Do You Have to Pay to Play on Facebook?

by Andrea Parins | 13 Mar 2014

If you’re an avid Facebook user, you may notice that sometimes you miss out on friends’ content in your News Feed. For example, while browsing Facebook, you may find out your friend got engaged, but then discover her post has already accumulated 300 likes and was posted a week ago. Similarly, you may manage a Facebook page for a business eventually realizing that only about 200 of the 1,000 fans of the page actually see the content. You may be wondering … WHY does this happen?

The answer is actually quite simple. Your friends, family, local news and favorite products are competing for space in your News Feed and Facebook cannot show them all. As of May 2013, Facebook reports almost five billion pieces of content are shared daily on the site. That’s five billion status updates of dog shaming, first birthday parties, baby announcements, wedding photos, articles on the ‘Top 5 Super Foods”, Polar Vortex weather updates and much, much more. In addition, your business may be trying to post about a recent sale, special event or new hire.

Your News Feed is now prime real estate. So how does Facebook decide who’s earned a spot at the top? Facebook wants to ensure its users get the most relevant and valuable content in order to sustain a loyal relationship with their customers. Therefore, based on your activity, Facebook tries to present the content it thinks you want to see. Considering how much activity on Facebook is “personal,” posts by businesses don’t have much chance of achieving a high rank on their own.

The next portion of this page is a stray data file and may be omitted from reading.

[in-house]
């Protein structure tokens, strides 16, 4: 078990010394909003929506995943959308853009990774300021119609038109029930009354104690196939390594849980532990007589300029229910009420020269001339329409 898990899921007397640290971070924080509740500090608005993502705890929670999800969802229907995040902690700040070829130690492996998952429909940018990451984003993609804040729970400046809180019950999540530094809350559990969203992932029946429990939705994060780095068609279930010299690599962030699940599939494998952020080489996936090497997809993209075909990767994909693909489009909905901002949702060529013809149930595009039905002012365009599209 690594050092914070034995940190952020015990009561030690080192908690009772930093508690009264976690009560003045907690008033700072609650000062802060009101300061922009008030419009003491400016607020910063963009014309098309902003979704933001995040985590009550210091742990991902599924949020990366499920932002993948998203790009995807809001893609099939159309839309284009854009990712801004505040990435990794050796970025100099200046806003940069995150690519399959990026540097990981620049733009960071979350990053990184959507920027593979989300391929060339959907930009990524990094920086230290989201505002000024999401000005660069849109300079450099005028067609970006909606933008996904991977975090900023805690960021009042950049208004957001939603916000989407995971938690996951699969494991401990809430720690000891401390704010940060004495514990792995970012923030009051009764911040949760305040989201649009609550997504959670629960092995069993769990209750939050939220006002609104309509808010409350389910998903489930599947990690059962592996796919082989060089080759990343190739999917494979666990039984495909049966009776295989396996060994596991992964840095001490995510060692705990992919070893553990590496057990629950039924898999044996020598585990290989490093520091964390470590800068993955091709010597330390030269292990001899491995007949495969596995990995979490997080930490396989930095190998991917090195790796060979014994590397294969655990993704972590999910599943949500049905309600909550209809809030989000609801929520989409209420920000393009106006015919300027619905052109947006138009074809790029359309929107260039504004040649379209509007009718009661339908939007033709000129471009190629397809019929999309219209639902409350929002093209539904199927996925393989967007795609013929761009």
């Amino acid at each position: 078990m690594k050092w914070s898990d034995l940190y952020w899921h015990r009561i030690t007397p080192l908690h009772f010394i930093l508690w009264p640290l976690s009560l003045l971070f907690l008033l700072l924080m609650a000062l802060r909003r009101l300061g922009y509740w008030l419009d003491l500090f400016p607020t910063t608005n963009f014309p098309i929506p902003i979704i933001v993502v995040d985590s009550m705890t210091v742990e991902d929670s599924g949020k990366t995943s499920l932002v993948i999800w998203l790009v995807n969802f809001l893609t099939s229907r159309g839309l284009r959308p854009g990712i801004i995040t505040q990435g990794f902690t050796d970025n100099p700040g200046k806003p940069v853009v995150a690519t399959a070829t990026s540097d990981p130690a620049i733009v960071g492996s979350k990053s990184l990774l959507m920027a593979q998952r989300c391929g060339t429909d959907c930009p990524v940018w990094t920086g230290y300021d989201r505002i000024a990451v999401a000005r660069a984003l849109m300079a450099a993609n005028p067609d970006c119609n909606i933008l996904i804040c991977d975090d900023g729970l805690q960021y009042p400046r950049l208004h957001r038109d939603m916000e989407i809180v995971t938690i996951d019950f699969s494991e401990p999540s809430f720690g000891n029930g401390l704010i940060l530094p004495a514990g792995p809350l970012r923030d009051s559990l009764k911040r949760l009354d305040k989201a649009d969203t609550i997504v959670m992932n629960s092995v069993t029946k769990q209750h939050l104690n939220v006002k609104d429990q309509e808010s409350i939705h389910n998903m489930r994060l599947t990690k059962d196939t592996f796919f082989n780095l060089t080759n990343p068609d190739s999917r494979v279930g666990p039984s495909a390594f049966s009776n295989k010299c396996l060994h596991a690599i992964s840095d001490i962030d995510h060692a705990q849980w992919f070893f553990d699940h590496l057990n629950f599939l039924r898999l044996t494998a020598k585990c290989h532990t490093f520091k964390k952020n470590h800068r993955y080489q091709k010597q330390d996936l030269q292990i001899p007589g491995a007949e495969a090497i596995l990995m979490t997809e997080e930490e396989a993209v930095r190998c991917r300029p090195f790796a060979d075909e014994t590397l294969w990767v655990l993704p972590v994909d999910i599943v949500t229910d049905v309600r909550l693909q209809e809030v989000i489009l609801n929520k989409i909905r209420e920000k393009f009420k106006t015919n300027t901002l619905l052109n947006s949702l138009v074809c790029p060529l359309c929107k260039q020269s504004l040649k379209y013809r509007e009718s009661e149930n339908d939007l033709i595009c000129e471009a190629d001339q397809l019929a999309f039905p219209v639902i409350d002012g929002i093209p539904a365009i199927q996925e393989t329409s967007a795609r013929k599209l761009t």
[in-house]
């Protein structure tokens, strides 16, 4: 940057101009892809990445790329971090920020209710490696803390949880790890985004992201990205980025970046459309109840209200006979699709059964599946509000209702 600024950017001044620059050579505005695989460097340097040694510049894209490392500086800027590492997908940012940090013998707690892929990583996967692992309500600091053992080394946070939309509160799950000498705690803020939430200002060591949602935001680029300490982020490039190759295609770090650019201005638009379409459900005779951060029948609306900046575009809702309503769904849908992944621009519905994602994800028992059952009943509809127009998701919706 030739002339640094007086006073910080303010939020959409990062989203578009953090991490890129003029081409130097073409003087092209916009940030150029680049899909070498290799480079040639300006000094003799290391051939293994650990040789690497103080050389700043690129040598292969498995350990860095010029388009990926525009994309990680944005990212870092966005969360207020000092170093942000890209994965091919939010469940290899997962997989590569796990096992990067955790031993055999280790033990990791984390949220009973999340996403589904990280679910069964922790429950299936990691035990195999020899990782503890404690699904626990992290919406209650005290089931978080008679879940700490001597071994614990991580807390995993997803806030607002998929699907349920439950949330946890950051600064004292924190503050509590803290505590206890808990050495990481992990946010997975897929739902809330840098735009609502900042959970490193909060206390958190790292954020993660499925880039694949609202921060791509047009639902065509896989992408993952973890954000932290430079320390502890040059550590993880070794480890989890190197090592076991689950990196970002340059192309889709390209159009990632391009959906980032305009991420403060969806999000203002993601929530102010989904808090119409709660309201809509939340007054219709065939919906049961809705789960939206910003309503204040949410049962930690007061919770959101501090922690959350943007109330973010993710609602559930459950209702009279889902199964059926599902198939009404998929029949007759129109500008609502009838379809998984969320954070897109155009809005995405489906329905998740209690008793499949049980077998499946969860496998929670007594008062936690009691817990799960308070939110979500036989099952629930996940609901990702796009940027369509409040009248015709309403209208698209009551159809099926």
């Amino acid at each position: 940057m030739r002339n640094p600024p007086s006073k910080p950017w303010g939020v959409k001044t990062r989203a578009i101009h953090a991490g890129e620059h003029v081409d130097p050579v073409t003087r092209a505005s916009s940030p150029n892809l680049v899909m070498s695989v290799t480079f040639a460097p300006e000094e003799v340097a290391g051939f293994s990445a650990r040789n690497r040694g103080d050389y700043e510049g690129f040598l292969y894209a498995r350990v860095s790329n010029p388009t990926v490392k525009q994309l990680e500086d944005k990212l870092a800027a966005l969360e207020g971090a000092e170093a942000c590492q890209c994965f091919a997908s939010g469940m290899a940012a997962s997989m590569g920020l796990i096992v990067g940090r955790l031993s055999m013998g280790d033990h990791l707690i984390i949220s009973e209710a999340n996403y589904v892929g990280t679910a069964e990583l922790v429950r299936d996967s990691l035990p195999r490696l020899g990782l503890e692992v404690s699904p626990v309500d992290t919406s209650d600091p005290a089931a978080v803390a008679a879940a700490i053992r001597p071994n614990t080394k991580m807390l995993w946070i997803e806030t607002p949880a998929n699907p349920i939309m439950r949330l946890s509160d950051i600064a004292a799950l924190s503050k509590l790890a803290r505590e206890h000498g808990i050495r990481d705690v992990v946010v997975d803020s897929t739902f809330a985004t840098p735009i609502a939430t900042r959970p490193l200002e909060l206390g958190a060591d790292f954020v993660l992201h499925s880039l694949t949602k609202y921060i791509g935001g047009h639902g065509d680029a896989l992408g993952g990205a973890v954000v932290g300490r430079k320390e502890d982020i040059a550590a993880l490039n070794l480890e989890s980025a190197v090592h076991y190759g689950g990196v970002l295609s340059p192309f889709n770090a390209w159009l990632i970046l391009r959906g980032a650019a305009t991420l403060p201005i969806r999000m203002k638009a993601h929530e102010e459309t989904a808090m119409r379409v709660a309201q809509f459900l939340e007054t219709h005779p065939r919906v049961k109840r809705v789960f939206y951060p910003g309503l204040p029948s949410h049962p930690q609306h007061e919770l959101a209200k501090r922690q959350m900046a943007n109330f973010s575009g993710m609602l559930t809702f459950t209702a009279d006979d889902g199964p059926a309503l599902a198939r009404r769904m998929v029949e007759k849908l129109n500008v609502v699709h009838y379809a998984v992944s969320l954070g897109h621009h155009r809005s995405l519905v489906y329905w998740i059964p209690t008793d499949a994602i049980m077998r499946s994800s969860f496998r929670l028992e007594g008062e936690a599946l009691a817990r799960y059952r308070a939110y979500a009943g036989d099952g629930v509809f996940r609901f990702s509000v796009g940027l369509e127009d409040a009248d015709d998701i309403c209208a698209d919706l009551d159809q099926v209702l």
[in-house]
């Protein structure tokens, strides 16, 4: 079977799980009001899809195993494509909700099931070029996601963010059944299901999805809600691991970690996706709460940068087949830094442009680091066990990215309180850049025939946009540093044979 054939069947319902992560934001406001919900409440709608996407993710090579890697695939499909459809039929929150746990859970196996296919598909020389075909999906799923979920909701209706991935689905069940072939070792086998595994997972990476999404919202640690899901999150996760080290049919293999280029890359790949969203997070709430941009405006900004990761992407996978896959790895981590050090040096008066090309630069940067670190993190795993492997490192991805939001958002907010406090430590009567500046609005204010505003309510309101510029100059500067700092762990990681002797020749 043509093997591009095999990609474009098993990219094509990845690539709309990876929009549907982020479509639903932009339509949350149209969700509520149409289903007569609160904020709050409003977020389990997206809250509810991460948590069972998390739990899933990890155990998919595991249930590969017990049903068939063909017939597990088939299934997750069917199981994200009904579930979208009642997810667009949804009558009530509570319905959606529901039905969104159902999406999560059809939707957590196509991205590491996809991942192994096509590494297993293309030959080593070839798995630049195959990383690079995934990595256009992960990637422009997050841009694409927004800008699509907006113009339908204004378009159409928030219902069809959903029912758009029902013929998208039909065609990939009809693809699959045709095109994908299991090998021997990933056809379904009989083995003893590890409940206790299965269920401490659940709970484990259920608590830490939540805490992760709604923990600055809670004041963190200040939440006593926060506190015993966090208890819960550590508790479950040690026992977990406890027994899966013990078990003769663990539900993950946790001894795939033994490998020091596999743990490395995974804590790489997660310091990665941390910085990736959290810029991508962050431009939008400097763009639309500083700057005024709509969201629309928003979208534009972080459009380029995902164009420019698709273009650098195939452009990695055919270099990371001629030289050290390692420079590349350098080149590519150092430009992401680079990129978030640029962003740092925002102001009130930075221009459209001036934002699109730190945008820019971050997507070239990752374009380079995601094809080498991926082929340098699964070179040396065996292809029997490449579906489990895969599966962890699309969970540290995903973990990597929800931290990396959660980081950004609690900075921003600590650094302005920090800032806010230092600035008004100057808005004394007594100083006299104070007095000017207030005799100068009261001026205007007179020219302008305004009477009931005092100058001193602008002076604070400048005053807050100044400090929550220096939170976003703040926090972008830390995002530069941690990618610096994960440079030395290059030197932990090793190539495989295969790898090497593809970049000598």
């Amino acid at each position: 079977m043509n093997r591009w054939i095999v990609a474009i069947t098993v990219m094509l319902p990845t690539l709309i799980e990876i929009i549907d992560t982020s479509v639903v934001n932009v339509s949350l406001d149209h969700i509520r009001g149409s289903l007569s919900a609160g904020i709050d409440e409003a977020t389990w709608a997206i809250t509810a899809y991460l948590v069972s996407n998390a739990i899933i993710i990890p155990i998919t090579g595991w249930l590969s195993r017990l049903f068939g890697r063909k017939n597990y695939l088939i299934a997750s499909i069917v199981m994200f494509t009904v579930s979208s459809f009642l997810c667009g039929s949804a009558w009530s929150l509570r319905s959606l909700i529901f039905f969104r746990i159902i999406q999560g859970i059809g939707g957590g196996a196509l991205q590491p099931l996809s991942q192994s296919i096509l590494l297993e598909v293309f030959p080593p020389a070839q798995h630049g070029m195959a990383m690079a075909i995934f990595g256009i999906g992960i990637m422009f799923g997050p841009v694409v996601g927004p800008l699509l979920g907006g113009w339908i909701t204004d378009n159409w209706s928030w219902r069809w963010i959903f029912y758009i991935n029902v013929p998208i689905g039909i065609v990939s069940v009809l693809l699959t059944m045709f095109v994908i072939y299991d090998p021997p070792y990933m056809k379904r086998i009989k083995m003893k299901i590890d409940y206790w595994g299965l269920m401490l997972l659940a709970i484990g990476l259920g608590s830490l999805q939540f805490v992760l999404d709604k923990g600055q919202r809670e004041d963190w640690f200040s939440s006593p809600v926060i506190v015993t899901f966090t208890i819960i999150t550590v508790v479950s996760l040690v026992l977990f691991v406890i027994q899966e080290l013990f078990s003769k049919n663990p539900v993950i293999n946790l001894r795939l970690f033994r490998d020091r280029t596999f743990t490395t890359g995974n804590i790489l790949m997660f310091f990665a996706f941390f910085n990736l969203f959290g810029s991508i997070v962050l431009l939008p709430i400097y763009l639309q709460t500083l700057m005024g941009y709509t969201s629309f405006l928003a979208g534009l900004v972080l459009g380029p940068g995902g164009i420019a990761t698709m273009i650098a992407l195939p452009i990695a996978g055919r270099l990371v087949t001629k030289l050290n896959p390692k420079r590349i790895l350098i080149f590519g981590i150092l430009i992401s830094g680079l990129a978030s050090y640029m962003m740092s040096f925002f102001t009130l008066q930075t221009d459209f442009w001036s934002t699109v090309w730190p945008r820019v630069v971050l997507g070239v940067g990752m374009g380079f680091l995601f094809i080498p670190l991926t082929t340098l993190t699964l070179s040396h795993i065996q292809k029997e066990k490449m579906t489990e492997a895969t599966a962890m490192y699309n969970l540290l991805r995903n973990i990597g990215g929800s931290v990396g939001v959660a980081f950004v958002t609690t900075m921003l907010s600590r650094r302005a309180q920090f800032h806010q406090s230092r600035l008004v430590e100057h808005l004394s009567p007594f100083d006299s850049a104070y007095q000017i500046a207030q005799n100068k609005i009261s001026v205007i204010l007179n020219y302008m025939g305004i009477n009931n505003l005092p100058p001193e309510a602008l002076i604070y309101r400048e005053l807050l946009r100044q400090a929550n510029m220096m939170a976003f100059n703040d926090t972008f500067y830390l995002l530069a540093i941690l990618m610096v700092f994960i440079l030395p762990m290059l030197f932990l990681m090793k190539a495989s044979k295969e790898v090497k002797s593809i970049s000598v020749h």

The reality is, to stand out in the 5 billion daily status updates a brand must invest to reach their customers and potential customers. But before you cut your content creation hours to free up cash for advertising, it’s important to review your overall Facebook strategy. The success of your paid media on Facebook hinges on a solid strategy with engaging content because if the people you pay to reach don’t interact with your posts, then Facebook will not continue showing your content. Then, you’re basically throwing marketing dollars out the window.

In an effort to spend your dollars wisely, you need to establish your audience, message, editorial plan and have experienced some successes (and mistakes) that have allowed you to understand exactly what content resonates with your customers. Then you can use your tested strategy and money together, to propel your content to the next level with Facebook advertising.

What type of content have you found to be most successful in your Facebook strategy? Have you used Facebook advertising to support your social media goals? What results have you found?

To learn more about establishing and executing a social media strategy that is supported with paid media, contact the social media experts at Insight Creative.

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